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Why For?

Why For?

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Ben B. writes in to ask:

Jim,

This is from (this week's "DizBiz" column):

"By the way, there's an interesting story about how the Partners statue came to be in the center of the Hub at Disneyland. There isn't time to tell it here. Let's just say it has to do with one of Imagineering's better ideas for keeping the "suits" from ruining Disneyland's sightlines. If you'd like to know more drop Jim a line and ask him to tell you the whole story."

I'd be very interested to hear this story. :)

Thanks,
Ben

Dear Ben:

This particular story isn't one of mine. It's actually one that my ex-wife -- Michelle Smith AKA the Fabulous Disney Babe -- used to feature on her tour of Disneyland. Michelle has been gracious enough to allow me to "borrow" this anecdote from time to time (provided, of course, that I always give her credit for this story).

Anyway ... If you talk with the Guest Relations staff at Disneyland, WDW's Magic Kingdom, Tokyo Disneyland and/or Walt Disney Studios - Paris, they'll tell you that the reason that the "Partners" statue was placed in their theme park was because the Walt Disney Company wanted to honor its founder, Walt Disney.

However, were you to talk to the Imagineers who actually originated the "Partners" project (particularly the original incarnation of the statue, which stands in the planter in the center of Disneyland's Hub), they'd tell you a very different story as to why Mickey and Walt occupy that particular spot in the Anaheim theme park.

So what's the deal? How many of you remember the mid-1980s? That intriguing time right after Michael Eisner came on board as the new head of Walt Disney Productions. Back when Uncle Mike was determined to do anything he could to increase attendance levels at the Disney theme parks.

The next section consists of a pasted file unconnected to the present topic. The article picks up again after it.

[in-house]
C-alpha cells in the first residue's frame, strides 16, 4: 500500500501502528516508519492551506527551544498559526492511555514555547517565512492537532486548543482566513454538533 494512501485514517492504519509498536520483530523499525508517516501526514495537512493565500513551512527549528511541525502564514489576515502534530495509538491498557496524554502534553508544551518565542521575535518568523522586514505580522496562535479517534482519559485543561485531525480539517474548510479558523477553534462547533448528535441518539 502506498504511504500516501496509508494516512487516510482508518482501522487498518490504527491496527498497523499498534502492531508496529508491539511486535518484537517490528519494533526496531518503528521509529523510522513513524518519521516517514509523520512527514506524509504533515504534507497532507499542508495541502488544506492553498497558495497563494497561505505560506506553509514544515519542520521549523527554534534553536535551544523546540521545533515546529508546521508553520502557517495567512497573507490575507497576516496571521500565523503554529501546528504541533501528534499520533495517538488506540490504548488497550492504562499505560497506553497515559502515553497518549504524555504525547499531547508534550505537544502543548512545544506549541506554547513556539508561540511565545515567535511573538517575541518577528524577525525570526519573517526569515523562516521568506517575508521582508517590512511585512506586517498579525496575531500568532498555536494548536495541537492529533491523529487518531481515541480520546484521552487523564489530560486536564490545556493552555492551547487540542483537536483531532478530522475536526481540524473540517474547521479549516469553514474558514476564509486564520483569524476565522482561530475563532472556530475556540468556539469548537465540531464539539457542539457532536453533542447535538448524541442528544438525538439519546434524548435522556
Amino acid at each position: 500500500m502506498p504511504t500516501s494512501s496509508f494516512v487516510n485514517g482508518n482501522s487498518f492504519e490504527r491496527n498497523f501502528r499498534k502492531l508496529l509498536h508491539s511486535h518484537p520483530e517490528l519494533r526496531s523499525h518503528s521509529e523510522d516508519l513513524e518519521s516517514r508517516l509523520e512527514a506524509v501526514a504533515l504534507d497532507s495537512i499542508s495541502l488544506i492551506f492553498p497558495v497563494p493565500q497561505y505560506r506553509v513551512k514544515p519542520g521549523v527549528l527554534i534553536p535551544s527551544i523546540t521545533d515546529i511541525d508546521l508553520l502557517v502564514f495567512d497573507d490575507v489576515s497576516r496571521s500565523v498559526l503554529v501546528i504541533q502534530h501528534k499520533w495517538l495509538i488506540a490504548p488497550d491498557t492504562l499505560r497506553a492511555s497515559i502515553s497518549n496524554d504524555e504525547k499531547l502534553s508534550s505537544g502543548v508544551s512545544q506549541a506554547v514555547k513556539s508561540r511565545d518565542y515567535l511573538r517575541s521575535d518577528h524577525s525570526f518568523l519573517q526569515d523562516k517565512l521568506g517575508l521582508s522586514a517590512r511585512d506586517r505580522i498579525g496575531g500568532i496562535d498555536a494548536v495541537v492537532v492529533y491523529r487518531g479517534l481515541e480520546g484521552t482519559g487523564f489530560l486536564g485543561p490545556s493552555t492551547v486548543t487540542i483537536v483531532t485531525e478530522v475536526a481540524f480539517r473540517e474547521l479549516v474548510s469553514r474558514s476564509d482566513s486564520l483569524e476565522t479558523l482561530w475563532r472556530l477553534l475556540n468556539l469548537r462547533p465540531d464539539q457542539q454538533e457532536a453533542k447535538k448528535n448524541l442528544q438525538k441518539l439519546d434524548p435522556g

Given that building brand new E-Tickets like "Star Tours" and "Splash Mountain" -- attractions that were sure to bring crowds back to Disneyland and Walt Disney World -- was going to take a couple of years (and tens of millions of dollars), Eisner was looking for interim fixes back then. Some sort of temporary special events that could be staged inside the parks that would bring guests back to Anaheim and Orlando. Particularly during the off-season.

Which is how we ended up with months-long entertainments like the "Blast to the Past" (which celebrates the music and pop culture of the 1950s), "Disneyland State Fair" (which brought such unique entertainments as pig races and pie eating contests to the park) and "Circus Fantasy."

It was "Circus Fantasy" that particularly irked the Imagineers. Why for? Because -- even more than the "Disneyland State Fair" (which erected a ferris wheel directly in front of the Main Street train station ... which -- according to many of the guys at WDI -- totally ruined the carefully crafted story telling of Walt's theme park ) -- the circus really disrupted Disneyland. Particularly when the Special Events staff did things like placing a motorcycle "Cage of Death" right in the center of the Hub.

As they stood there, watching a motorcycle zoom 'round and 'round in front of Sleeping Beauty Castle, the Imagineers talked amongst themselves. "We've got to stop this. Otherwise, they'll just come back every year and put something really stupid in front of the castle. Something that will totally ruin Disneyland's theming and storytelling."

So one of the guys at WDI chimes in and says "Well, what if we were to put a statue in the center of the Hub? Of, say, Walt ... and Mickey! They'd never take something like that down. If we put something like that in place here, the Special Events guys would never be able to put another 'Cage of Death' or Ferris Wheel here."

That's why the Imagineers contacted master sculptor Blaine Gibson and initiated the "Partners" project. Not because they really wanted to honor Uncle Walt. But rather, because they just didn't want to see another "Cage of Death" in front of Sleep Beauty Castle.